Barth and Brunner On Natural Theology Part 1
Barth had been asked to preach a sermon at the Aarau Christian Student Conference in 1916, which he entitled “The One Thing Necessary.” The point of Barth’s sermon was that instead of doing all kinds of possible things, we should do the one thing necessary. As he says:
We should begin at the beginning and recognize that God is God . . . As academics, we obstruct the way to God by, first of all, requiring definitions and concepts: “Who is God” “What is faith?” Let us respect our logical needs, but let us not let them fuel our fatal natural instinct to persist in our questions about the definition of God rather than making our decision for God. We will always walk around the circumference and never arrive at the center so long as we refuse to begin at the beginning before our definitions are set.
At this point it is clear that Barth is making our conceptual understanding secondary, but secondary to what? Notice that it is secondary to making a decision for God. Is this decision a leap of faith? Surely one must know the God whom one decides for. More importantly, is this decision for God a response to the special revelation of Christ or a general revelation found in creation? Or is it a precondition in order for revelation to be received in the first place?
Brunner responds to Barth by letter, showing honest difficulty in his own experience. He writes:
As often as I have attempted “to let God matter, to let Him speak,” it has not helped me forwards. Naturally, I am to blame for this, and I know that . . . you are nevertheless right . . . I probably preach the same way as you . . . – but often only with a half clear conscience . . . This is my experience: Either I will completely be at the center . . . : God lives, let God matter. But then I soon find that all I have in my hands are four letters [G-o-t-t] . . . , an abstract thought, with which I can neither understand nor master my life. I can say, Let God matter. But, in reality, what matters is not God but my thought that “God should matter.” . . . Or, on the other hand, depressed from this experience, I . . . fall into the other extreme: “God should matter” [becomes] “The Good should matter,” [faith mixed up with] a moral-cultural lifestyle, a system of ethics, that, up to a certain point, shines through one’s life, but naturally (as little as “the law” in Paul) has no power. . . . I’ve always had the feeling – and my moral experiences confirm it – that I have still not yet penetrated to God, that my faith has produced nothing. . . I need first to become a different person in order to have faith; but I have to have faith in order to become a different person! With kind regards, your still somewhat-fallen-short companion on the way.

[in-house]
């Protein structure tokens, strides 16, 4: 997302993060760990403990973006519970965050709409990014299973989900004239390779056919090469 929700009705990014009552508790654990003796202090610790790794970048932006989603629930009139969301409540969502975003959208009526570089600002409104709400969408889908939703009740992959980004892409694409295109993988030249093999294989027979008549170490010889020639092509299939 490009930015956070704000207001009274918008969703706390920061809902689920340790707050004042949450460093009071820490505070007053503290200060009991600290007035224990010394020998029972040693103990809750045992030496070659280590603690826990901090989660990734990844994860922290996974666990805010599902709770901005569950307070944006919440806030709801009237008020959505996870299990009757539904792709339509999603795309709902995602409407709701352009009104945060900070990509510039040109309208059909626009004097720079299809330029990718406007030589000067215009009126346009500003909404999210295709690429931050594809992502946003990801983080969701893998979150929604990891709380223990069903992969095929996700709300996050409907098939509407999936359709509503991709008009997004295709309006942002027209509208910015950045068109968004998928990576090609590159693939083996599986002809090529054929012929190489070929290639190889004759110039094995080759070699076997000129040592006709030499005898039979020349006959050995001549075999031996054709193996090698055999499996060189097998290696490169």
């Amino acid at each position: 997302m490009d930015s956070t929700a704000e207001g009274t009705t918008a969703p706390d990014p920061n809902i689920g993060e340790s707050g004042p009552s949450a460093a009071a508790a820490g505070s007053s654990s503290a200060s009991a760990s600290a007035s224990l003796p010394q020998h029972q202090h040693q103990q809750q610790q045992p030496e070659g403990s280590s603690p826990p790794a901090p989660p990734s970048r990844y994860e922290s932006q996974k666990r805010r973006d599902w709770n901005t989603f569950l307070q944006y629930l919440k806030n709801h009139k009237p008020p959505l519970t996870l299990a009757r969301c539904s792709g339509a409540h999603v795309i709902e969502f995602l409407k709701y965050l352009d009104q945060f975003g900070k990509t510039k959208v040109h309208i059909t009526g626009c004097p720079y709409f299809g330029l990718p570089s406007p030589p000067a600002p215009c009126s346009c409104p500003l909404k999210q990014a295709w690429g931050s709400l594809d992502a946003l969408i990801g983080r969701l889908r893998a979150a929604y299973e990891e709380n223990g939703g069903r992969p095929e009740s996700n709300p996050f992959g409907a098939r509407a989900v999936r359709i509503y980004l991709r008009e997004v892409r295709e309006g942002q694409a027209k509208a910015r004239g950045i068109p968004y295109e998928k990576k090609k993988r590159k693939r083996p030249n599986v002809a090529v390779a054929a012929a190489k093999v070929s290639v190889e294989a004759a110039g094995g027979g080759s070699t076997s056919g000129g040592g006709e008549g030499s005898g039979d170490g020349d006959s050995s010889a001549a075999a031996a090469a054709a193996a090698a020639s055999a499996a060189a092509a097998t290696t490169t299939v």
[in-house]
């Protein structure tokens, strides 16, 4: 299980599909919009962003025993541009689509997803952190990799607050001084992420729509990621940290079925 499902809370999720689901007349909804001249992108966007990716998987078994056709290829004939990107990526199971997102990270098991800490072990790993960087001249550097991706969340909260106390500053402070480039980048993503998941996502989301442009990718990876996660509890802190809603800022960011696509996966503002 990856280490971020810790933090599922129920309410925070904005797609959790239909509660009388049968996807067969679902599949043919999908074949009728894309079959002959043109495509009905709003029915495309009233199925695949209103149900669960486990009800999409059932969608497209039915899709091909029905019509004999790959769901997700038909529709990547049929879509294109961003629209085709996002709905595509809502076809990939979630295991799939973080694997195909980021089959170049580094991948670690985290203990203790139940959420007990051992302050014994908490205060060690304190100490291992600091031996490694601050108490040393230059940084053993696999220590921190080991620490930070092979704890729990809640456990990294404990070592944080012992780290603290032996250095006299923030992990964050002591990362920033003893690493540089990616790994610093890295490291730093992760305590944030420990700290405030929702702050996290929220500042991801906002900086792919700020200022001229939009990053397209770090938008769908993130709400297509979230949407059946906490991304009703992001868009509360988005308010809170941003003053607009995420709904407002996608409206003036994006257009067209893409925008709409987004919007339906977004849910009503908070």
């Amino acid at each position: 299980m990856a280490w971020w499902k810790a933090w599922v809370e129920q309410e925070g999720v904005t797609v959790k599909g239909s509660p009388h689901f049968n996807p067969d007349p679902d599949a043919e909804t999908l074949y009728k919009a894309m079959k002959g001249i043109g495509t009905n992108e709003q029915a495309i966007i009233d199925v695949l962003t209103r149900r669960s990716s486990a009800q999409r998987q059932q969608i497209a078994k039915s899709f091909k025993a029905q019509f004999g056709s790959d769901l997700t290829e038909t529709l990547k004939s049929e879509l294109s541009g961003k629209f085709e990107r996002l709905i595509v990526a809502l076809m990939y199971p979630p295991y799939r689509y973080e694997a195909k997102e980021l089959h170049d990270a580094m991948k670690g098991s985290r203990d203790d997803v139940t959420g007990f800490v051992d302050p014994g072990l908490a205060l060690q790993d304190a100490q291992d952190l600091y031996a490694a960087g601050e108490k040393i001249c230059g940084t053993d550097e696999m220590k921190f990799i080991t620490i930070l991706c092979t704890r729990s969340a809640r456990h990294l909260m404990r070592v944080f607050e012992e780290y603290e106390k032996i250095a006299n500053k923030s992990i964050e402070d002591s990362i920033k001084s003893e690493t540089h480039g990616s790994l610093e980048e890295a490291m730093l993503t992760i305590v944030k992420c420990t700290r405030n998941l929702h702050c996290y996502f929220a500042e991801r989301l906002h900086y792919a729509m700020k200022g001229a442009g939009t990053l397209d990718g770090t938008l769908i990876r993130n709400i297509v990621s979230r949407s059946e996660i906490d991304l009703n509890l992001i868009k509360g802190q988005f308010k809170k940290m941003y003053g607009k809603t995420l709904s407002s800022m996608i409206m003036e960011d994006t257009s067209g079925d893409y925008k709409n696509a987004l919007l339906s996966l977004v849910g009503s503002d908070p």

Barth, upon hearing this, responds immediately with pastoral care, only to repeat the sermon for its practical input into Brunner’s situation. Barth writes:
"I understand you very well. It is exactly the same for me as it is for you, at every point. . . . I really experience the same things – you are in no way a “fallen-short companion on the way.” This you must believe . . . It really becomes clearer and clearer to me that this religious labyrinth has no exit. . . . It is a question of God, and why do we marvel if He is not found in the psychological labyrinth of our religious experience? “Why do you seek the living among the dead?” (Luke 24:5). . . . We are not Pietists; we can know and really know that faith in no way consists (neither positively nor negatively, neither optimistically nor pessimistically illuminated) in taking this whole psychological reality as serious and important. Rather, with our eyes closed as it were, we hold on to God . . . Does not the entire misery of our situation exist simply in that, again and again, we turn back to ourselves instead of stretching out to the Objective? Don’t we fail – due to some kind of pride . . . – to give our obedience and trust to God as God, God above all in his objectivity? . . . I cut off these thoughts the moment I notice the trap being laid. . . . Then I wait until joyfulness, faith, enthusiasm, etc. return (sometimes they don’t return for a long time). And this objective hold on God as God is always more important to me compared to the previous unfortunately unavoidable variations of the inner life. I believe that here unfolds the constant which I (as well as you) have sought in vain in my subjective faithfulness . . . For my part, I do not believe in your unbelief."
It is this view of taking "God as God," or more precisely, letting God describe Himself to us, that has been so enriching to my own spiritual life. Yet, I can completely empathize with Brunner's thoughts. As I have embraced "God as God," it has been on shaky ground. "How do I know I'm not simply fooling myself with this objectivity business? What about my obedience?"
In Barth's reply I find freedom. It is pastorally sensitive and yet uncompromisingly truthful to name our overly skeptical mind and anxious/pious heart as a hidden lack of obedience to God. How prideful even our confessions can be! While Barth is certainly not condemning Brunner for his thoughts (since he admits to having felt very much the same), it stands to bear the last statement ("I do not believe in your unbelief)" as a warning not to dwell on these thoughts as though they might lead us to the truth, i.e. to the Word of God.